Monday, November 17, 2014
It was an important weekend of racing with the nail-biting conclusion of the thrilling NASCAR Sprint Cup Chase, and with the NHRA Pro-Stock championship decided in the final round of the World Finals in Pomona. The race at Homestead saw 4 drivers still contending for the Sprint Cup title. In the final analysis, Kevin Harvick finished on top with an amazing pass of Ryan Newman following the 13th restart with only three laps to go. Harvick on 4 fresh tires and Newman on only two gave it all on those three laps leaving the rest of the field in the dust. In the end, Harvick had the faster car when he needed it most.
The strategic call that likely won the race for Harvick came with 20 laps to go during a caution period for debris on the track. Harvick and Newman chose to come in and take on tires, Harvick for four and Newman for two. Chase contender Denny Hamlin instead chose to stay out and gain field position. With 15 laps to go, Hamlin outgunned Jeff Gordon on another restart, but Kevin Harvick and Ryan Newman were coming on strong from behind. On the second to the last restart with 9 laps to go, Hamlin succumbed to the quicker car of Kevin Harvick. Then, on the final restart, with only three laps to go, Harvick made the race winning move as he out accelerated the field. Newman tried his best to stay on Harvick taking the inside line, but the 4 fresh tires on Harvick’s car made him unbeatable as he crossed the finish line as Sprint Car Champion – his career first.
For Harvick, it has been a long road to hoe. Tasked with the impossible, Harvick replaced the late Dale Earnhardt Sr at RCR, but after 13 years, the talented driver could not pull a championship title. Following a turbulent year at Childress, Harvick chose to drive for Tony Stewart in 2013. Harvick had some nicr things to say about the NASCAR Chase format. "I forgot we won the race, how about that?" Harvick said after his emotional victory. "I think this Chase is about the best thing that has happened to this sport over the last decade. This is probably going to shorten the drivers' careers because it's been so stressful but I want to thank every single fan for sticking with this sport, and to the industry for working to get it right. You guys are what makes us go around, and we love racing hard for you." And as for how he withstood the pressure, "This week ate me up," said Harvick. "If it wasn't for Jimmie Johnson and Tony Stewart, I would have been in bad trouble this week. Those guys really helped me get through the week."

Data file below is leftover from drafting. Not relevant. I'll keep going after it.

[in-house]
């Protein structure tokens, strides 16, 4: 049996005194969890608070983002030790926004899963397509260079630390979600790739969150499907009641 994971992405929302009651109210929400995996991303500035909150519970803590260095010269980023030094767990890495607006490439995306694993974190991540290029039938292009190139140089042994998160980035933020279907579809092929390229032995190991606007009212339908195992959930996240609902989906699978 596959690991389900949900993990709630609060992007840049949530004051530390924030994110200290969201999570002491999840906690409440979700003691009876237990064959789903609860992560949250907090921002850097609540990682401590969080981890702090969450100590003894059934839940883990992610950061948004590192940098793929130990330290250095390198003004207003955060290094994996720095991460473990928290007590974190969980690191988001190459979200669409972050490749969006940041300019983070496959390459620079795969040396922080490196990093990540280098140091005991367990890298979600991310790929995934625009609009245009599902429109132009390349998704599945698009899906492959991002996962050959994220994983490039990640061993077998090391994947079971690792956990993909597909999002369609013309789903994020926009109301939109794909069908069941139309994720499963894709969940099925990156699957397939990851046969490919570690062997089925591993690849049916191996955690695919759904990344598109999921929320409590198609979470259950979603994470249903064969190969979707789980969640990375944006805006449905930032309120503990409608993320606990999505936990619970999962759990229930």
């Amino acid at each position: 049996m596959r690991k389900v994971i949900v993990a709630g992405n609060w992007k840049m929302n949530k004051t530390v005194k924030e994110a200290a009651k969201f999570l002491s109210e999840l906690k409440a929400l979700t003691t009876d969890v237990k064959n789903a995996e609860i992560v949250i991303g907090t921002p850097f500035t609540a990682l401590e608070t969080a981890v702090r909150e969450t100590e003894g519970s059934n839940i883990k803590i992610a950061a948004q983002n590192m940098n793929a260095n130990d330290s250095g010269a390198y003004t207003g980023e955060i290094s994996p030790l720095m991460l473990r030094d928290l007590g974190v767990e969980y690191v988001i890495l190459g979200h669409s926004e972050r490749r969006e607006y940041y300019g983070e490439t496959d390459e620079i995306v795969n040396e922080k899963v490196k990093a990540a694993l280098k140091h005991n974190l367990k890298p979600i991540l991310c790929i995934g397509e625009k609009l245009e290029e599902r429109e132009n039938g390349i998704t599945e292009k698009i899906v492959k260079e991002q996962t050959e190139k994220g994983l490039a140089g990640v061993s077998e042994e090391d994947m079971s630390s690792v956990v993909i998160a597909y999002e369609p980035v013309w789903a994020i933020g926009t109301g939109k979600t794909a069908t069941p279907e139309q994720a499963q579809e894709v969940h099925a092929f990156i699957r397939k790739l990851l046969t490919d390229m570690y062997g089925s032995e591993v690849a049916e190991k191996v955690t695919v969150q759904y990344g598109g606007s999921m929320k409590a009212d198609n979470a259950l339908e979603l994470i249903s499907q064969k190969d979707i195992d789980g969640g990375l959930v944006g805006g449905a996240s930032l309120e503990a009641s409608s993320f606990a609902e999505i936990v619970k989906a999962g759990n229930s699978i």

In NHRA, history was made as Erica Enders-Steven became the first woman in NHRA history to win the Pro-Stock world championship title on Sunday. Though Erica had a fabulous season with 6 wins and on top of the point standings for most of the year, it came down to the final round of eliminations as she faced her closest point competitor, Jason Line. Line and Enders-Stevens have each won 12 times against the other in prior events and Enders-Stevens is 2 - 1 against Line in prior final rounds. Line is too quick on the tree and turn on the red light, as does Erica. Since Line fouled first, Erica was crowned champion. But just to show that it was not just a stroke of luck, Enders-Stevens ran the quickest pass of the weekend for the Pro Stock Championship...this is her sixth National event win and here 12th career. She is the first woman to win the Pro Stock Championship. On a side note, Jack Burns texted Nick Ferry Saturday night an encouraging note “to wait upon the Lord.” Well, Erica apparently heeded the advice!
In another heart-warming story, Bobby DeArmond won his Stock Eliminator race in the final round against Paula Cotton as Paula also red-lighted. DeArmond went on to run a 10.128 second pass in his A/SA ’69 Camaro. What makes this win special is that this is Bobby’s first race since his son was tragically killed a year ago. Our heart-felt sympathy is extended to the DeArmond family.
Tuesday, September 2, 2014